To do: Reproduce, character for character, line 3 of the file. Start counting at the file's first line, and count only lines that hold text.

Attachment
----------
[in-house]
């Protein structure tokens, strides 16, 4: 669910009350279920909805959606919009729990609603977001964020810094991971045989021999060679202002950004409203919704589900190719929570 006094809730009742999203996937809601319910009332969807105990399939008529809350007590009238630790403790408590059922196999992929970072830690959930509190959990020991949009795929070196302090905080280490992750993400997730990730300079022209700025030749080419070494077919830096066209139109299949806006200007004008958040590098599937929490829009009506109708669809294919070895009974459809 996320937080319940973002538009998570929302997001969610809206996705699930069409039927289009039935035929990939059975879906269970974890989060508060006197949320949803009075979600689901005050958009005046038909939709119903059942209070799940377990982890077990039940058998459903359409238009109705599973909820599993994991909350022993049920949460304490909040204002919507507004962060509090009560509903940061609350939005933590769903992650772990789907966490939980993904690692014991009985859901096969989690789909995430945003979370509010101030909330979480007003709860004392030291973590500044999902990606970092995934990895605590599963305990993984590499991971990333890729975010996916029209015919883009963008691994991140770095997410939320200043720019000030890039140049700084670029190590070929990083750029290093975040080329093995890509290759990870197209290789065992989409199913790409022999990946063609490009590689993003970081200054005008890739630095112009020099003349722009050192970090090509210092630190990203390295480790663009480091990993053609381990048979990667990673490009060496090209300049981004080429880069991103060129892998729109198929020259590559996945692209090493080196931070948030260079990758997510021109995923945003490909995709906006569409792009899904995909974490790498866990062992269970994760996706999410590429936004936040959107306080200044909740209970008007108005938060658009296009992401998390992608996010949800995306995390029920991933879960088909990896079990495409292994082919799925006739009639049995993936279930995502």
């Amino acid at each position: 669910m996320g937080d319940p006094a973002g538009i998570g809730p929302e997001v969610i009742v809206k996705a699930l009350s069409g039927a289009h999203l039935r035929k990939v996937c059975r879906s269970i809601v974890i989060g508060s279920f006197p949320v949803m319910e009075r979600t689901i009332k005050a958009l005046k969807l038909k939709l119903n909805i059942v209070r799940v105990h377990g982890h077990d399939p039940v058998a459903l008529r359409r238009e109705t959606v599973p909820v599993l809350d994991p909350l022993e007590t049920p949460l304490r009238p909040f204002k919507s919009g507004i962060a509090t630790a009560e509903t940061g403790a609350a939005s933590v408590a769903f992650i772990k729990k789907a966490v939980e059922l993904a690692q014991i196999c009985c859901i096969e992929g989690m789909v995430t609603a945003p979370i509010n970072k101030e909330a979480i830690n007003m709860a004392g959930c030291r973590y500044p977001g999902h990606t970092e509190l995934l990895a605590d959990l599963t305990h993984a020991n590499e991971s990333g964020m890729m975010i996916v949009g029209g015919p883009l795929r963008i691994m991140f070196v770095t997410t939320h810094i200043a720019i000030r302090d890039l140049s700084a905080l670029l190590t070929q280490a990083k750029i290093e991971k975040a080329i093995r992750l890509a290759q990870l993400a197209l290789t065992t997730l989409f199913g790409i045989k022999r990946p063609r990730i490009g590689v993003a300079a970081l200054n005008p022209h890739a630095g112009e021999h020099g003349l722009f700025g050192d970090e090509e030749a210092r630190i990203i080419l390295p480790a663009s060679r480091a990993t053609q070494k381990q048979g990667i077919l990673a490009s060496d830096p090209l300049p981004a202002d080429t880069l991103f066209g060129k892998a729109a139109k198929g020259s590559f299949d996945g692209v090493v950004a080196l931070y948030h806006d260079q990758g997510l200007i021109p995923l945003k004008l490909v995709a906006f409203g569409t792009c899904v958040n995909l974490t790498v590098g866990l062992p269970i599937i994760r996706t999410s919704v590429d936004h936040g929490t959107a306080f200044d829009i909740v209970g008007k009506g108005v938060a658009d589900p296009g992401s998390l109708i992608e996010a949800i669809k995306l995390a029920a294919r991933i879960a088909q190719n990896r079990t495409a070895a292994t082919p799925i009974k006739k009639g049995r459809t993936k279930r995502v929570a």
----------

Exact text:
């Amino acid at each position: 669910m996320g937080d319940p006094a973002g538009i998570g809730p929302e997001v969610i009742v809206k996705a699930l009350s069409g039927a289009h999203l039935r035929k990939v996937c059975r879906s269970i809601v974890i989060g508060s279920f006197p949320v949803m319910e009075r979600t689901i009332k005050a958009l005046k969807l038909k939709l119903n909805i059942v209070r799940v105990h377990g982890h077990d399939p039940v058998a459903l008529r359409r238009e109705t959606v599973p909820v599993l809350d994991p909350l022993e007590t049920p949460l304490r009238p909040f204002k919507s919009g507004i962060a509090t630790a009560e509903t940061g403790a609350a939005s933590v408590a769903f992650i772990k729990k789907a966490v939980e059922l993904a690692q014991i196999c009985c859901i096969e992929g989690m789909v995430t609603a945003p979370i509010n970072k101030e909330a979480i830690n007003m709860a004392g959930c030291r973590y500044p977001g999902h990606t970092e509190l995934l990895a605590d959990l599963t305990h993984a020991n590499e991971s990333g964020m890729m975010i996916v949009g029209g015919p883009l795929r963008i691994m991140f070196v770095t997410t939320h810094i200043a720019i000030r302090d890039l140049s700084a905080l670029l190590t070929q280490a990083k750029i290093e991971k975040a080329i093995r992750l890509a290759q990870l993400a197209l290789t065992t997730l989409f199913g790409i045989k022999r990946p063609r990730i490009g590689v993003a300079a970081l200054n005008p022209h890739a630095g112009e021999h020099g003349l722009f700025g050192d970090e090509e030749a210092r630190i990203i080419l390295p480790a663009s060679r480091a990993t053609q070494k381990q048979g990667i077919l990673a490009s060496d830096p090209l300049p981004a202002d080429t880069l991103f066209g060129k892998a729109a139109k198929g020259s590559f299949d996945g692209v090493v950004a080196l931070y948030h806006d260079q990758g997510l200007i021109p995923l945003k004008l490909v995709a906006f409203g569409t792009c899904v958040n995909l974490t790498v590098g866990l062992p269970i599937i994760r996706t999410s919704v590429d936004h936040g929490t959107a306080f200044d829009i909740v209970g008007k009506g108005v938060a658009d589900p296009g992401s998390l109708i992608e996010a949800i669809k995306l995390a029920a294919r991933i879960a088909q190719n990896r079990t495409a070895a292994t082919p799925i009974k006739k009639g049995r459809t993936k279930r995502v929570a």